Floods of 1941
Taylor county, Iowa
1941 was a year most residents of Blockton remember as a year of never-ending rain. The town faced some of the most devastating floods of its history. From June 2nd to November 6th, the city would be dealing with the aftermath of multiple heavy rainfalls. The storm started by unloading almost six inches across the town of Blockton within a two-day span. The Platte River, which runs on the southwestern edge of town, reached levels higher than before the river was straightened in 1915, severely damaging crops and nearby buildings as the river began to spill out onto the surrounding land.
More storms had reached the town on the 10th and 11th. By June 12th, the floods had not receded, but rather, they reached a 38-year high, surpassing the previous record floods by over a foot. Blockton had already implemented a flood reduction strategy by building a drainage ditch in 1922. The ditch had successfully prevented floods for the past 19 years but was overwhelmed by the constant downpours. The Blockton News reported thousands of acres of cropland as flooded, along with several large grain bins. The cost of the flood was too high to estimate accurately. Earlier that week, two residents, Miss Laura Lewis and Mrs. Charles Bailey, drowned in the flash floods. Both women were in their mid-60s.
Taylor County was just one of the many counties in the state suffering from flooding that year. In July, the Iowa Department of Health suggested that newspapers across the state stop printing stories on drowning deaths. The number of fatalities was twice as high as the previous years, and the department indicated that the reports in newspapers were far from helpful. The censorship may have reduced the number of stories on drownings, but the flooding continued for many more months.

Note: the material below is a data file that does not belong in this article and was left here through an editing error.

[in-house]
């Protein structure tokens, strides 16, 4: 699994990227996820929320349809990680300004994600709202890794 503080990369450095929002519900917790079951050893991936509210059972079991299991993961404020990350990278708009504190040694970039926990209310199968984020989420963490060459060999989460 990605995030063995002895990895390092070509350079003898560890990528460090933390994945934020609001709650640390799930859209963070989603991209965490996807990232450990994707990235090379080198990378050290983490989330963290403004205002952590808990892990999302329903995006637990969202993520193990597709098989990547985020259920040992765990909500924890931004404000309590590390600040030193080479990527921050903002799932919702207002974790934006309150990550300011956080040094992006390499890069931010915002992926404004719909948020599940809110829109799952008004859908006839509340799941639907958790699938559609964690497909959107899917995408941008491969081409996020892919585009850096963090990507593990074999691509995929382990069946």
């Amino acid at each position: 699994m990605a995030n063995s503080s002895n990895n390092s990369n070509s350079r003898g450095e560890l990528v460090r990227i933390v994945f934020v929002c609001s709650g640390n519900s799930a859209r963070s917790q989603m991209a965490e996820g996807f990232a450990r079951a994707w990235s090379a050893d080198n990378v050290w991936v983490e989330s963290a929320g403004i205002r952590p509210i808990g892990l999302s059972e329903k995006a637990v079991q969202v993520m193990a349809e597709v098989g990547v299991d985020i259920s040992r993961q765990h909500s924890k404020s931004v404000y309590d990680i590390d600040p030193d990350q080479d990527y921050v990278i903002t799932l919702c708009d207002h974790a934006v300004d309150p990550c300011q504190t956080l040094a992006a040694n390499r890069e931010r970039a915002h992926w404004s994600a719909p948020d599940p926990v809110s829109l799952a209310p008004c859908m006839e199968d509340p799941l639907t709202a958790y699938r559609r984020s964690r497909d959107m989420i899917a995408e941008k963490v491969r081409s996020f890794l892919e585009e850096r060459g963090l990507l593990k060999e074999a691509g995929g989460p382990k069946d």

By September, heavy rains struck again, and the drainage ditch overflowed once more. In November, late-season rains combined with the accumulation of winter’s first snow caused the Platte to cover a quarter mile of the road exiting the west side of town. Blockton and the areas surrounding the Platte River faced nearly six months of flooding and were looking towards mitigation strategies for the future. Residents gathered for a meeting discussing the best solutions for flooding. The Platte River already had a drainage ditch in place, but it had proven insufficient protection from the increasing floods; a new solution was needed. By the 1960s, Blockton would complete one of the most comprehensive watershed management systems in the state, with over 27 drainage ponds and dams built to handle the overflow from the Platte.
Sources: Blockton News, June 5, 1941; Lenox Time Table, “Health Department Would censor News by Elimination,” July 3, 1941; “Platte Takes Two Lives,”Blockton News, June 12, 1941; “Will Drain Platte Bottoms,” Clearfield Enterprise, February 4, 1915; “More High Water,” Blockton News, November 6, 1941; “Drainage Meeting,” Blockton News, November 20, 1941.